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Making a basic XHTML web page Rate Topic: ****- 3 Votes

#1 Creecher  Icon User is offline

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Posted 11 February 2011 - 06:02 PM

Welcome to my tutorial on making a basic web page with XHTML.


About XHTML:

XHTML is HTML, but more proper (and cleaner, too!). You have to close your tags, your tags cannot be UPPERCASE, and you must include a DOCTYPE(DTD).


XHTML stands for EXtinsible HyperText Markup Language. Extinsiblity is a system design implentation where future growth is taken into consideration, meaning it's been taken into account for future scripting. Extinsibility is for maintainability and avoiding obsolescence. So XHTML was made for easy usage and clean syntax.

Every web browser is compatible with XHTML. XHTML is also the W3C recommendation when it comes to designing your websites. XHTML is also compatible with HTML 4.01 and above, meaning it'll comply with your fancy new HTML 5 website, so there are no worries if you decide to mix the two around, just be careful with your syntax, though.



There are four DOCTYPEs (or DTDs) for XHTML. These are Strict, Transitional (Most commonly used),Frameset, and regular XHTML 1.1 .

Strict is for when you want nothing but XHTML, thus making it the cleanest of the DOCTYPES, to be used with CSS.
<!DOCTYPE html PUBLIC "-//W3C//DTD XHTML 1.0 Strict//EN" "http://www.w3.org/TR/xhtml1/DTD/xhtml1-strict.dtd">


Transitional is for when you want to mix HTML and XHTML together. This is the most commonly used DTD, mostly because it is the easiest.
<!DOCTYPE html PUBLIC "-//W3C//DTD XHTML 1.0 Transitional//EN" "http://www.w3.org/TR/xhtml1/DTD/xhtml1-transitional.dtd">


Frameset is for when you want to use HTML frames on your web page.
<!DOCTYPE html PUBLIC "-//W3C//DTD XHTML 1.0 Frameset//EN" "http://www.w3.org/TR/xhtml1/DTD/xhtml1-frameset.dtd">


XHTML 1.1 is the same as Strict, but it allows you to add modules to your web pages.
<!DOCTYPE html PUBLIC "-//W3C//DTD XHTML 1.1//EN" "http://www.w3.org/TR/xhtml11/DTD/xhtml11.dtd">




XHTML pages are saved just like HTML pages, with a .html or .htm, or with the XHTML file extensions .xhtml or .xht


Here is a basic XHTML web page:

<!DOCTYPE html PUBLIC "-//W3C//DTD XHTML 1.0 Transitional//EN"
"http://www.w3.org/TR/xhtml1/DTD/xhtml1-transitional.dtd">

<html xmlns="http://www.w3.org/1999/xhtml">
<head>
<title>XHTML 1.0 web page</title>
<meta http-equiv="Content-type" content="text/html;charset=UTF-8" />
</head>
<body>
<p>Hello, world!</p>
<blockquote>Blockquotes</blockquote>
<img src="http://crackle.imageshack.us/images/blue/home_cooltool.png" alt="Firefox IE" />
</body>
</html>





As you can see, the above page includes a DOCTYPE, nested tags (<html> <head> whatever), lowercase tags, and a properly inserted image. XHTML also needs a xmlns (XML Namespace), if you don't include one, you won't get any errors with the W3C validator, but you will get a warning. It's best to include one anyways.

The biggest difference between HTML and XHTML is that XHTML requires closed, lowercase tags, while HTML does not. A lot of people like to mix HTML with XHTML, I call that 'HTML incest'. It can get very confusing if you don't know what your doing.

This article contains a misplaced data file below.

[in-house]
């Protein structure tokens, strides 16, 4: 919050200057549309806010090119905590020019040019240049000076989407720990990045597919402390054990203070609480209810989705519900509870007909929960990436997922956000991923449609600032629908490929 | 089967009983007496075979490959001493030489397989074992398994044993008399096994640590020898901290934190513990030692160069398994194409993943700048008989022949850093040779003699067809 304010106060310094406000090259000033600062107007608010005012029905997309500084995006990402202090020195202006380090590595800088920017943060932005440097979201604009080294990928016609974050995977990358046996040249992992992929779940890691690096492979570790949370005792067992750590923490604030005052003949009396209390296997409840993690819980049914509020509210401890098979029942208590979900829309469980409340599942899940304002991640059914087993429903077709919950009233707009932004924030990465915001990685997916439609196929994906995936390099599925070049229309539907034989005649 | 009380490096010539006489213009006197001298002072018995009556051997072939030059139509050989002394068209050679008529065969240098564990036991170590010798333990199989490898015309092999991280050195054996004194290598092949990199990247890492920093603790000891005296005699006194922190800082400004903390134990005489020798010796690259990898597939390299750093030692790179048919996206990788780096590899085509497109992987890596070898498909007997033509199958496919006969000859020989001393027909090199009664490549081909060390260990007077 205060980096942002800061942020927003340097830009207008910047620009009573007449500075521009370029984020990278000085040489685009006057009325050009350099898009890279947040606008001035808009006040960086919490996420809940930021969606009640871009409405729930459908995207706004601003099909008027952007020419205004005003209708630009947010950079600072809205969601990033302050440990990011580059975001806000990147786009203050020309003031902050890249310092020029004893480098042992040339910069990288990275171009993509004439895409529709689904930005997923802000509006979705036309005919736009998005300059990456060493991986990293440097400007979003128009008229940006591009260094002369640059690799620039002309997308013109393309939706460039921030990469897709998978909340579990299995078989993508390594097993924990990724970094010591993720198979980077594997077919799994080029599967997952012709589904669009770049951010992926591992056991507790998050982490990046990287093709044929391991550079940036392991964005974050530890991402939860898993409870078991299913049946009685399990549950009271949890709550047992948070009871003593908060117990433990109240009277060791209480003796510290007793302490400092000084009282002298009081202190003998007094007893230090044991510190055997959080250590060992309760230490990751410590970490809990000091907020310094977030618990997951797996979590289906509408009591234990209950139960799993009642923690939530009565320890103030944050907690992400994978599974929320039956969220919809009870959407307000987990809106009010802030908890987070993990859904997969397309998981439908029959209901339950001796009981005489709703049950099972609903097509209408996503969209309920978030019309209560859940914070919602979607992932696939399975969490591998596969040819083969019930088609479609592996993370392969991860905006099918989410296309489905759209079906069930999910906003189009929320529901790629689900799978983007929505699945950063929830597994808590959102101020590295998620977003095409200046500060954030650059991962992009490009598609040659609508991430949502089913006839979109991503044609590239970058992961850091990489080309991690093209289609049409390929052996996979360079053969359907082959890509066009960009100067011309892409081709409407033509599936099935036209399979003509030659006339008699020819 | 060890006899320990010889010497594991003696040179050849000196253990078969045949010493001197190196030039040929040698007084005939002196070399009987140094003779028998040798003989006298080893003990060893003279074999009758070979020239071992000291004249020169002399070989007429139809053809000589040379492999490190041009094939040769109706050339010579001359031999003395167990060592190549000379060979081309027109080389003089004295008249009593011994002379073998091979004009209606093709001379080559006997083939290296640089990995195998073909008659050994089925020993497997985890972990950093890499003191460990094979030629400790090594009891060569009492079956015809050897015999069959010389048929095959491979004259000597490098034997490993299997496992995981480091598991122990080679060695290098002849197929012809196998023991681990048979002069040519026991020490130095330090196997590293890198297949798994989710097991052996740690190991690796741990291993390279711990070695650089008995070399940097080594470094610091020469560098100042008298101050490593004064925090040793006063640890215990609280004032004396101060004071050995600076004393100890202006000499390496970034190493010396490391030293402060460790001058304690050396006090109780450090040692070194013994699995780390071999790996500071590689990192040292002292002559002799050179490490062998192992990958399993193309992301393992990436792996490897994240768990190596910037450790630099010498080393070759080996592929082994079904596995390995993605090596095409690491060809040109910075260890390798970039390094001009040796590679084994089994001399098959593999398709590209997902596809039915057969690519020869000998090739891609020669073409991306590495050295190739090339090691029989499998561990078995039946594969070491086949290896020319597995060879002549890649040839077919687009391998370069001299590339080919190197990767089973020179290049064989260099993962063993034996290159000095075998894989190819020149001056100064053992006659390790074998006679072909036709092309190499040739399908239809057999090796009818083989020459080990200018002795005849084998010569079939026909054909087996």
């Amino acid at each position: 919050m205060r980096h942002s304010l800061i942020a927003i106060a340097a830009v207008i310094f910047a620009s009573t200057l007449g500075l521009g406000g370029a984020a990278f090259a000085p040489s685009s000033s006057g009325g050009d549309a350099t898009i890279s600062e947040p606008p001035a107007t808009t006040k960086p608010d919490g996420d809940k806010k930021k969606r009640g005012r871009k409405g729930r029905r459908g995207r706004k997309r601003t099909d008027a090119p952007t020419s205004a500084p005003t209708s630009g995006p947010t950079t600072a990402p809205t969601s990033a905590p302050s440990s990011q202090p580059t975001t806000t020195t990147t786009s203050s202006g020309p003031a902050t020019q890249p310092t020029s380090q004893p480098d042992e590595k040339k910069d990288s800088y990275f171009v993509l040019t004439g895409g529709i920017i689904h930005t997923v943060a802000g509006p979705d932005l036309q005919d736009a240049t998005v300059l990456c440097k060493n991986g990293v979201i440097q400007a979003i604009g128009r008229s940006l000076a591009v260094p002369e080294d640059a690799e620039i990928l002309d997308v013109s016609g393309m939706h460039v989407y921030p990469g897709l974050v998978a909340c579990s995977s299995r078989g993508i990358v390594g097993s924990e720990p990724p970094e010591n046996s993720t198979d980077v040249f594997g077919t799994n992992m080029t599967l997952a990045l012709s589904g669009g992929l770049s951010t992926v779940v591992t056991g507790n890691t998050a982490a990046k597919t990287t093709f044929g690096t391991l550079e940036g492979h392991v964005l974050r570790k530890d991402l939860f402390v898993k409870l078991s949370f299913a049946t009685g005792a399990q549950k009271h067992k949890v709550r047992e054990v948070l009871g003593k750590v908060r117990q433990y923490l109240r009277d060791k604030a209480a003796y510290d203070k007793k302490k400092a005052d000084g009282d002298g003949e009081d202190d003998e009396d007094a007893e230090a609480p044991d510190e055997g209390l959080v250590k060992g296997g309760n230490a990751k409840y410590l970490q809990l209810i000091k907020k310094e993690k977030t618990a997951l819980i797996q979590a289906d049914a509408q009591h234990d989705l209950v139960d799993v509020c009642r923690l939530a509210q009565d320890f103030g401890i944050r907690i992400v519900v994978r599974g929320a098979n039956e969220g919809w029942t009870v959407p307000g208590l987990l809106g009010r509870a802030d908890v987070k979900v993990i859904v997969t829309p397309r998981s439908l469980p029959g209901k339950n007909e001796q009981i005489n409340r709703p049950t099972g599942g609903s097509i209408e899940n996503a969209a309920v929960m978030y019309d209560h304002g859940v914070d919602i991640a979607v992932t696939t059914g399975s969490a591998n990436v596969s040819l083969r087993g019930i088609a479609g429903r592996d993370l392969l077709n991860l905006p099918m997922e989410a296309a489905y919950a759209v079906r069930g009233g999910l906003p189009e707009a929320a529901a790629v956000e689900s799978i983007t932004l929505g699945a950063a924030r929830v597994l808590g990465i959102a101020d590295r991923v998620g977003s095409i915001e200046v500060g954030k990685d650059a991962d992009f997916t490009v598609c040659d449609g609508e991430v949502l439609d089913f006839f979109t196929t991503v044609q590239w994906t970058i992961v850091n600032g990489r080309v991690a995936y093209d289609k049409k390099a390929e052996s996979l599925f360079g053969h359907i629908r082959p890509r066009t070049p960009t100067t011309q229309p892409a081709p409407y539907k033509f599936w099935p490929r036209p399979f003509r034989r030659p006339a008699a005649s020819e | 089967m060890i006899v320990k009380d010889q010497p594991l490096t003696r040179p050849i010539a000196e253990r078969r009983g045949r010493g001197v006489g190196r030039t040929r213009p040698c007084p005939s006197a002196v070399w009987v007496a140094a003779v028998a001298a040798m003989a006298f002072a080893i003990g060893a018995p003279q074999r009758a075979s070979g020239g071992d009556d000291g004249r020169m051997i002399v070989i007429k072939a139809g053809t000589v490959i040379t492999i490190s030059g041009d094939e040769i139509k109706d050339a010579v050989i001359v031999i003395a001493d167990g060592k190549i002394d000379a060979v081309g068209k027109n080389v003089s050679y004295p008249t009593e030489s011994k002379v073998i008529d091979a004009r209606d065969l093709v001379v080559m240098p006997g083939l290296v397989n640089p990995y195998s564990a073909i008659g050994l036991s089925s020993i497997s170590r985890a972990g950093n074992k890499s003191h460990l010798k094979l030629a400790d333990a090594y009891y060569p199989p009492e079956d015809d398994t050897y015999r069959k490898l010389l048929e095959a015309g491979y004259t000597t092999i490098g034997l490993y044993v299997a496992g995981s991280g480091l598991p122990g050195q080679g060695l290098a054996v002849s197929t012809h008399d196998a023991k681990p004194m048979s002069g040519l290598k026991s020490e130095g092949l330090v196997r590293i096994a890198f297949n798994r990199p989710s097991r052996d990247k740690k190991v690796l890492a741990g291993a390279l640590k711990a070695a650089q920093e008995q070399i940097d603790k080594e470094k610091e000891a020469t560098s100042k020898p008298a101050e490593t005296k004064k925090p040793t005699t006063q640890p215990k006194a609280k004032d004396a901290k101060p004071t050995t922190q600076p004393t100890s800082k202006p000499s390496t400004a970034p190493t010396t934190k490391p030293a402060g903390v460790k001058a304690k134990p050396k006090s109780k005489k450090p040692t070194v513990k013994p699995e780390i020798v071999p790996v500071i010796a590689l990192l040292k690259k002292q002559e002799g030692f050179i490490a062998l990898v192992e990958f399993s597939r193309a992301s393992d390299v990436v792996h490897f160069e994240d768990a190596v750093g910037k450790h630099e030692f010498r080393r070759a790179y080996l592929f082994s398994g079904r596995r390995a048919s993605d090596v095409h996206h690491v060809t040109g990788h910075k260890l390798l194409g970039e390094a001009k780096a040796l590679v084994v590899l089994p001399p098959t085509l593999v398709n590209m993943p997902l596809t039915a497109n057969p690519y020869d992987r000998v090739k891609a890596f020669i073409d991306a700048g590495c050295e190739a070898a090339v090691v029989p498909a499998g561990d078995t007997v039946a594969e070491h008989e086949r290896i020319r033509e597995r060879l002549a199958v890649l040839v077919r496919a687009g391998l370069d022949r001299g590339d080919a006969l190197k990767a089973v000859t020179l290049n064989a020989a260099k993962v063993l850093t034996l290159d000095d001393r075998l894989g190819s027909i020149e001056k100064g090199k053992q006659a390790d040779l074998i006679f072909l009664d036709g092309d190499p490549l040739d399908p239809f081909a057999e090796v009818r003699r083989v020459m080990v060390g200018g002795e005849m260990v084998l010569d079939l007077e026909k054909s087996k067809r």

One of the biggest problems people have with XHTML is that they want to get sloppy like you can in HTML, so they tend to not get their web pages validated or don't even bother with any of it.

Now, lets add some simple styling to our XHTML page.

<!DOCTYPE html PUBLIC "-//W3C//DTD XHTML 1.0 Transitional//EN"
"http://www.w3.org/TR/xhtml1/DTD/xhtml1-transitional.dtd">

<html xmlns="http://www.w3.org/1999/xhtml">
<head>
<title>XHTML 1.0 web page with styling</title>
<meta http-equiv="Content-type" content="text/html;charset=UTF-8" />
<style type="text/css">
body
{
background-color: green;
}
}
h1 
{
color: red;
font-size: 25;
}
p 
{
color: blue;
border-left-style:dotted;

}
</style>
</head>
<body>
<p>Hello, world!</p>
<blockquote>Blockquotes</blockquote>
<img src="http://crackle.imageshack.us/images/blue/home_cooltool.png" alt="Firefox IE" />
</body>
</html>



Though this page isn't very pretty, it is still stylized using CSS. XHTML is compliant with CSS, XML, PHP, and Javascript.

You can use any HTML tag in XHTML (depending on your DTD, or DOCTYPE). Check here for a complete list of HTML/XHTML DTD compliance.


Some extra resources that may help you out:

http://www.w3schools...tml/default.asp
http://xhtml.com/en/xhtml/reference/
http://validator.w3.org/

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Replies To: Making a basic XHTML web page

#2 Dormilich  Icon User is online

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Posted 12 February 2011 - 09:00 AM

I don’t want to be picky (although I have to comment), this all is just for personal coding practice.

unless you use the .xhtml/.xht file extensions or send the "application/xhtml+xml" or "text/xml" MIME header (when creating the page by a server-side language) it will be ordinary invalid HTML.

additionally, Internet Explorer (any version) does not support XHTML at all (XHTML 2.0 was not cancelled for no reason).

this document (test.html) should quit with an error:
<!-- name the file "test.html" -->
<!DOCTYPE html PUBLIC "-//W3C//DTD XHTML 1.1//EN" "http://www.w3.org/TR/xhtml11/DTD/xhtml11.dtd">
<html>
    <head>
        <meta http-equiv="content-type" content="text/html;charset=utf-8"/>
        <title>This is not XHTML</title>
    </head>
    <body>
        <p>open ended paragraph …
        <p border=1>invalid attributes and not even a namespace</b>
        yet it renders
    </body>
</html>

surprise, surprise …

This post has been edited by Dormilich: 12 February 2011 - 10:02 AM

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